By Conor Heslin, Junior account manager at Eskenzi PR
In Brexit Britain there’s no such thing as a quiet day in Westminster. Every day brings fresh intrigue, increasingly terrifying deadlines for negotiations and a feeling of heading into the unknown regarding Britain’s future. Tuesday of this week, however, was exceptionally chaotic even by our own standards. Gavin Williamson, the UK’s (now former) defence secretary was sacked from his position – one of the most senior roles in British government – for leaking details of the UK’s plans to award the lucrative bid to host our incoming 5G network to the Chinese telco giant Huawei.
Both Huawei and 5G have become increasingly contentious topics in recent months, with accusations of the potential for espionage swirling around both. 5G, the next generation of wireless mobile communication systems, is not necessarily any less secure than its 3G and 4G predecessors but will eventually be hosted across significantly more devices. This means there will be more entry points for anyone wishing to use the network maliciously, including for spying purposes
Considering these misgivings, the UK’s plan to award the contract for providing this controversial technology to the even-more controversial Huawei, which has been dogged by claims of spying on behalf of the Chinese state for the past year.
With these controversies and debates showing signs of slowing, Eskenzi took matters into their own hands, surveying 2,000 UK consumers to find out what they thought about the pressing issue. This is what we found out:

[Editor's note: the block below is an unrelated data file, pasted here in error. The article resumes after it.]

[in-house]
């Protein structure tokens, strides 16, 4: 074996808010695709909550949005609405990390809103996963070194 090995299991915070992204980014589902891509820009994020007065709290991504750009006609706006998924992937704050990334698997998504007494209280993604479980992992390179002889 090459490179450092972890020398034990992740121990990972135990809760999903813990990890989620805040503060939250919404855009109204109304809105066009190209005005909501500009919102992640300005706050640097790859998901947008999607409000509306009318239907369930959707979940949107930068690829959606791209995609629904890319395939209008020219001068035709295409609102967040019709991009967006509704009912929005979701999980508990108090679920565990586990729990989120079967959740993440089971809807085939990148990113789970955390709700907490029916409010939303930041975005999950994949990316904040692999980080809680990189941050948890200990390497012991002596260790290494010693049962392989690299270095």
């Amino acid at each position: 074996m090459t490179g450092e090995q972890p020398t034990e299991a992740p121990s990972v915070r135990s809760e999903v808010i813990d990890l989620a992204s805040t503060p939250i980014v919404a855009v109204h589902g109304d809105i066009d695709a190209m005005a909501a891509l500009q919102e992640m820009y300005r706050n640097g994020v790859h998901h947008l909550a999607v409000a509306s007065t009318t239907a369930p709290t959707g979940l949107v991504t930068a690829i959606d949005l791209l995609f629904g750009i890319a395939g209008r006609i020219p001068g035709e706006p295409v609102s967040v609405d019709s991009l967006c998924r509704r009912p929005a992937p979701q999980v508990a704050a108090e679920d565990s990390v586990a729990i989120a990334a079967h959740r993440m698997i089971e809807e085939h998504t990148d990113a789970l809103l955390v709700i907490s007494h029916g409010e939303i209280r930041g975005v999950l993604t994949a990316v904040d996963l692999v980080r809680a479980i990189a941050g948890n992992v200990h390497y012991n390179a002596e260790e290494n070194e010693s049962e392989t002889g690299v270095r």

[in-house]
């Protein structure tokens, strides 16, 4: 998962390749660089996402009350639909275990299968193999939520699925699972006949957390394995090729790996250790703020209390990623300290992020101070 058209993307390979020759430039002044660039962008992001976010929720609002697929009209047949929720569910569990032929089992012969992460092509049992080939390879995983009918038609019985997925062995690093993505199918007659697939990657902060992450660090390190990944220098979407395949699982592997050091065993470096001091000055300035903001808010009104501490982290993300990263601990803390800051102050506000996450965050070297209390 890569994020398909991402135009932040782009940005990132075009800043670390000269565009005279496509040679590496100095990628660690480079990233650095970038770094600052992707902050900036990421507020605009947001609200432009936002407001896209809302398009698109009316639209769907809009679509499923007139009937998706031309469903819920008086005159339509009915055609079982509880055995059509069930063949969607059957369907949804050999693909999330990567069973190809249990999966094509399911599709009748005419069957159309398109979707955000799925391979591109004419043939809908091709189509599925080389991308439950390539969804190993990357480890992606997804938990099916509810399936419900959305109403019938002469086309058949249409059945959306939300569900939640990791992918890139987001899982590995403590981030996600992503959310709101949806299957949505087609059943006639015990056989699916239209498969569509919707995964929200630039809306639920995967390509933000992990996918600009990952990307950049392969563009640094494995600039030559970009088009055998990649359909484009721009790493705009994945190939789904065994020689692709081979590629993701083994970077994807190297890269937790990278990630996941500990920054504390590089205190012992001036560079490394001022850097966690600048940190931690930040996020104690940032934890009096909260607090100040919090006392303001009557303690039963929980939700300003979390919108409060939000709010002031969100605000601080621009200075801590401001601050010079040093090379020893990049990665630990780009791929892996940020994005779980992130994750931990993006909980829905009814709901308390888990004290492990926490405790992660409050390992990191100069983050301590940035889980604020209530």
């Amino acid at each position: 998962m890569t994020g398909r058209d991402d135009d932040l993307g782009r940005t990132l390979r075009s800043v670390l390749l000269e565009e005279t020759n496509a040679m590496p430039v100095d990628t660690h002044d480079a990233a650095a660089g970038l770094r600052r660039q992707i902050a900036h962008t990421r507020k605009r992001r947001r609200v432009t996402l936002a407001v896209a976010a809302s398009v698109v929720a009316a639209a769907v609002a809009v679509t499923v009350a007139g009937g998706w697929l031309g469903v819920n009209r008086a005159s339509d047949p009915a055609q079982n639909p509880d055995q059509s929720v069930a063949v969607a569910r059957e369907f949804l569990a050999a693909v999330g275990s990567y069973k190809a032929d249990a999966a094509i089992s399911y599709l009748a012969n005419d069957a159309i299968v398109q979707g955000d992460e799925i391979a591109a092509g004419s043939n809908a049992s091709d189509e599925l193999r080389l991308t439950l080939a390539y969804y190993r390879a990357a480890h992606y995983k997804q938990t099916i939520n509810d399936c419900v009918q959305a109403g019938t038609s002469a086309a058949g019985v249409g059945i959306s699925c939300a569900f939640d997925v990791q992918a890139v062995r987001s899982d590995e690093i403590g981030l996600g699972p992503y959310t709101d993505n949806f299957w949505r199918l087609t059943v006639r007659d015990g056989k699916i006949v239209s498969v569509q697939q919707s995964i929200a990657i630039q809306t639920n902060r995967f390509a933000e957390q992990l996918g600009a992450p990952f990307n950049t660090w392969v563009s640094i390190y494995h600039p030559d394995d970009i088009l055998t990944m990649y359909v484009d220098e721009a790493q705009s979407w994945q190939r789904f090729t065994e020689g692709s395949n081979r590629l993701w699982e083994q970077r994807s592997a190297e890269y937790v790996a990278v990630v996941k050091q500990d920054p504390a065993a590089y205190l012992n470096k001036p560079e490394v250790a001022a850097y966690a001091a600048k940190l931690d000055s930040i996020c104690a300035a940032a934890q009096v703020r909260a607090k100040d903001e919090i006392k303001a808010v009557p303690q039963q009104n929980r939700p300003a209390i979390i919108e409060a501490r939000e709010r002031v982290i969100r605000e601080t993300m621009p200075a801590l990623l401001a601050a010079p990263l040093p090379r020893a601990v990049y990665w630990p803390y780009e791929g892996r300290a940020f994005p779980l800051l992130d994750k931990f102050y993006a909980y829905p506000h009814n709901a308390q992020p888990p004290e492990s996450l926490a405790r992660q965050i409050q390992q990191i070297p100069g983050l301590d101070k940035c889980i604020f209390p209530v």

- 45% of the British public agree or strongly agree with the statement: “I think the UK is making a mistake by allowing Chinese telco provider ‘Huawei’ to supply equipment for the UK’s new 5G data network”
- The over 55s strongly agreed the most, with 30% saying that using Huawei was a mistake, more than twice as many as the 18-24 age bracket (14%)
- 44-55-year olds were the most unsure, with almost 30% neither agreeing nor disagreeing with the statement
- Only 11% disagreed that the government was making a mistake
- 20% were not familiar with the issue
The results reflect a diversity of opinion in the UK on this admittedly very complicated subject. However, for 45% of the 80% who were familiar with the matter to have come down with such certainty on one side of such a technical debate does suggest the strength of feeling this issue inspires. As with Brexit, this is certainly a matter that has divided the nation and we know there is no pleasing everyone. Is it time for the government to think again? Or do we trust our leaders to make the best decisions they can for our more connected future?